As it turns out, the missus did blog about it:

Originally uploaded by Tym.

Same cats, shot on 2 December 2004.


This one was shot 2 days ago on my way to work:

Originally uploaded by Terz.

Same deal. Driver cutting in and out of traffic, and then coming to a sudden and unsignalled halt just outside the last row of shophouses before the last intersection before the studio. I should have shot the reactions of the other drivers as they came to sudden stops of their own.


And finally, something from today, as I walked to the bank to deposit my latest paycheck:

Originally uploaded by Terz.

Uh, you know... at $1, I really don't want know at what stage of wear it'll fall apart on the owner.

Originally uploaded by Terz.

And sock. Yep, 50 cents for a sock. Another 50 cents for the other one.


And finally, a peeve of mine:

See this?

Originally uploaded by Terz.

Convenient little device, really. Press the button beneath the arrow and the lights eventually change so you get to cross the street without getting run over by the morons in one-ton hunks of metal. Simple to use too: just press the button and step back - no hassle at all. And somewhere inside that contraption an electronic timer starts counting down to when the lights will change; and the timing just depends on the time of the day it got pressed (longer if it's rush hour) and whether or not the road you're at happens to be busy, usually. There's even a red light on the thing to tell you that someone's already pressed the button and all you have to do is wait.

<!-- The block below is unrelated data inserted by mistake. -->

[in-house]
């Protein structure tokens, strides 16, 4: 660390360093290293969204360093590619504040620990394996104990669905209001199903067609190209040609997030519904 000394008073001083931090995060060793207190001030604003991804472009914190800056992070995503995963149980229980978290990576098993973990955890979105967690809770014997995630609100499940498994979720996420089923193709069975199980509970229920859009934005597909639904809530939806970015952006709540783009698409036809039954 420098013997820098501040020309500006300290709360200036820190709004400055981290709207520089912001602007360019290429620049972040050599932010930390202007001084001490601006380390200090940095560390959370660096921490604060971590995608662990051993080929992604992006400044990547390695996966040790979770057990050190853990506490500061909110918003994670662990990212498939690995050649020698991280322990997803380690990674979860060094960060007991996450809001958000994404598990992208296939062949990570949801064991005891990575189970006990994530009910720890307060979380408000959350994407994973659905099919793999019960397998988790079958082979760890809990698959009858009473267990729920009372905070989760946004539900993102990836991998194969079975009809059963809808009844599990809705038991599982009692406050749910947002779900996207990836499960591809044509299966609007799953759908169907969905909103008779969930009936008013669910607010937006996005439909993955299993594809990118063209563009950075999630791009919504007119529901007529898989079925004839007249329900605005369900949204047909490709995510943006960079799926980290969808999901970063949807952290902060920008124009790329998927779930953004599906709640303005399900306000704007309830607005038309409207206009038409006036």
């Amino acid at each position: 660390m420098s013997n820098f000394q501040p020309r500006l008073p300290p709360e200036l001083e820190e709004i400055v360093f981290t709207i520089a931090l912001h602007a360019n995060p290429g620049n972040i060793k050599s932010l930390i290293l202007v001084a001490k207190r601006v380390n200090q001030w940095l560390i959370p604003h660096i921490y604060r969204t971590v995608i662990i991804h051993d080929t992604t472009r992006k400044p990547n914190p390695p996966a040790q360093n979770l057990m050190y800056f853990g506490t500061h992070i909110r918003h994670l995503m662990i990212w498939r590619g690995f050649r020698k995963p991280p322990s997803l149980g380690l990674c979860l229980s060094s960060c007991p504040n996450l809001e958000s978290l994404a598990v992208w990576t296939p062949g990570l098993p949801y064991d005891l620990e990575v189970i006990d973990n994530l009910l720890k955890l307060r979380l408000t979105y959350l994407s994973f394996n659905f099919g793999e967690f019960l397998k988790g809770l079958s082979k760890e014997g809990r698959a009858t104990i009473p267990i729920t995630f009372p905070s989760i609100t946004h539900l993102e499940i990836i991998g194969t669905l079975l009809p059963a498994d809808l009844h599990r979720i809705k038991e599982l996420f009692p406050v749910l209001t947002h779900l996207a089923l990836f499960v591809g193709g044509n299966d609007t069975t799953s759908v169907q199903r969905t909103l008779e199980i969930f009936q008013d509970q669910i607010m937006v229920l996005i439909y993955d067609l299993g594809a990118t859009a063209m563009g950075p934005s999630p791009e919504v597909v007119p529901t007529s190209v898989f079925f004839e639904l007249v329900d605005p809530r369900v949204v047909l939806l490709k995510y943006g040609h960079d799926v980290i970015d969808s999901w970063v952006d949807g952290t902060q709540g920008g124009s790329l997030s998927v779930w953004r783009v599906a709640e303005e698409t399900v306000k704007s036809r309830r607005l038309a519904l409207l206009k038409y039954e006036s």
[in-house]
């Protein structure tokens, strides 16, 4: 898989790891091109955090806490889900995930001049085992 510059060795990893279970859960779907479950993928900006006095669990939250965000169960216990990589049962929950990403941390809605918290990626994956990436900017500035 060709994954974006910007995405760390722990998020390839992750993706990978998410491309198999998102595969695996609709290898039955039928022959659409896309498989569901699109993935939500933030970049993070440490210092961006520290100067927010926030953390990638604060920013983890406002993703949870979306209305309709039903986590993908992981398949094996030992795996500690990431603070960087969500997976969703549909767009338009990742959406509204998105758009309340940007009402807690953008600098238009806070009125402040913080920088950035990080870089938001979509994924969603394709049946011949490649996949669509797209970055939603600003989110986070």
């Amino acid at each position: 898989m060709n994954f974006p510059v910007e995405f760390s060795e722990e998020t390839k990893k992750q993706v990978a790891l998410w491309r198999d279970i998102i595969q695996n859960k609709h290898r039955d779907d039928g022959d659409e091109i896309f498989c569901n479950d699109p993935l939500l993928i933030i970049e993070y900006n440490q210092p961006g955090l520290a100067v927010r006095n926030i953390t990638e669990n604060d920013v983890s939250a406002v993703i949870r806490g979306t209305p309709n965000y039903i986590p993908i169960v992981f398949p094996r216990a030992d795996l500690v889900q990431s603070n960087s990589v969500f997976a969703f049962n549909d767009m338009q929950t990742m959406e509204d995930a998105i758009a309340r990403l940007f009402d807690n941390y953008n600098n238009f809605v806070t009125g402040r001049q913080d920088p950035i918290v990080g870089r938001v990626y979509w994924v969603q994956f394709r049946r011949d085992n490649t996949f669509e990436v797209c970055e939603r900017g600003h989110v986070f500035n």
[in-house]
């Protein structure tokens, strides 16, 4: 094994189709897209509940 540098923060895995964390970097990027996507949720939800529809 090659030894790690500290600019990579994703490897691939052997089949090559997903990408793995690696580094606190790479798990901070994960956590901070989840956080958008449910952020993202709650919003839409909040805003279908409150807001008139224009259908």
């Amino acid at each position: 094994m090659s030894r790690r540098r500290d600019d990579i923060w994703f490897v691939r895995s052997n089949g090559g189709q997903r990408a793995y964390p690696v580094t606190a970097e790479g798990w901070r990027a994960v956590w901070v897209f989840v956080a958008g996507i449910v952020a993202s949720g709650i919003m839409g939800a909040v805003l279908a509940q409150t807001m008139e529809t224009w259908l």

So why do people (delete where inapplicable) press and hold down the button/ continuously press the button / punch the button repeatedly / hit the button hard at regular intervals? Look, this is not like one of those first-person shooter games where you hold the 'open' or 'use' key to arm / disarm the bomb, set up the radio, etc. It's a simple life-saving device people. Abusing it isn't going to make your wait shorter. All that'll do is damage the bloody thing and then, what happens to the next person trying to use it?